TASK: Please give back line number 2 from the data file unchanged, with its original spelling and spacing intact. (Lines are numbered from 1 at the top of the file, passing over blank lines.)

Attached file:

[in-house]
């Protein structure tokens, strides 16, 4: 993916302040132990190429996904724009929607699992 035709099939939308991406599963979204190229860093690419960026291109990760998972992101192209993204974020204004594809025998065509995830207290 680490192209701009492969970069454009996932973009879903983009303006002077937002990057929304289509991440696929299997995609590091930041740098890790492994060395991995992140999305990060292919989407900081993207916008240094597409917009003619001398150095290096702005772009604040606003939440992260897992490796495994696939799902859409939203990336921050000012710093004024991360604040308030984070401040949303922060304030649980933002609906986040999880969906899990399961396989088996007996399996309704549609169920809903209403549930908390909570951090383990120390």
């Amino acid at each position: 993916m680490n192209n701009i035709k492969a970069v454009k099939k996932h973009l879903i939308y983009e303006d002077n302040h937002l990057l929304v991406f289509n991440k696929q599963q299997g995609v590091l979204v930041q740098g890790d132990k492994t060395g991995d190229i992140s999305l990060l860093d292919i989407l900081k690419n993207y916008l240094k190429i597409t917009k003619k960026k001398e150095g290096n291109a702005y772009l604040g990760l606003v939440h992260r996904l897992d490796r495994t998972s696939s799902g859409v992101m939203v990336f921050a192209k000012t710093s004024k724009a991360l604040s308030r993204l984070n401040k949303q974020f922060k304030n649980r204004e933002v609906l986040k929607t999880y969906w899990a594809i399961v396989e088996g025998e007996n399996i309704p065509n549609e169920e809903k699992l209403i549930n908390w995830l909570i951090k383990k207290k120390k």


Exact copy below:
């Protein structure tokens, strides 16, 4: 993916302040132990190429996904724009929607699992 035709099939939308991406599963979204190229860093690419960026291109990760998972992101192209993204974020204004594809025998065509995830207290 680490192209701009492969970069454009996932973009879903983009303006002077937002990057929304289509991440696929299997995609590091930041740098890790492994060395991995992140999305990060292919989407900081993207916008240094597409917009003619001398150095290096702005772009604040606003939440992260897992490796495994696939799902859409939203990336921050000012710093004024991360604040308030984070401040949303922060304030649980933002609906986040999880969906899990399961396989088996007996399996309704549609169920809903209403549930908390909570951090383990120390």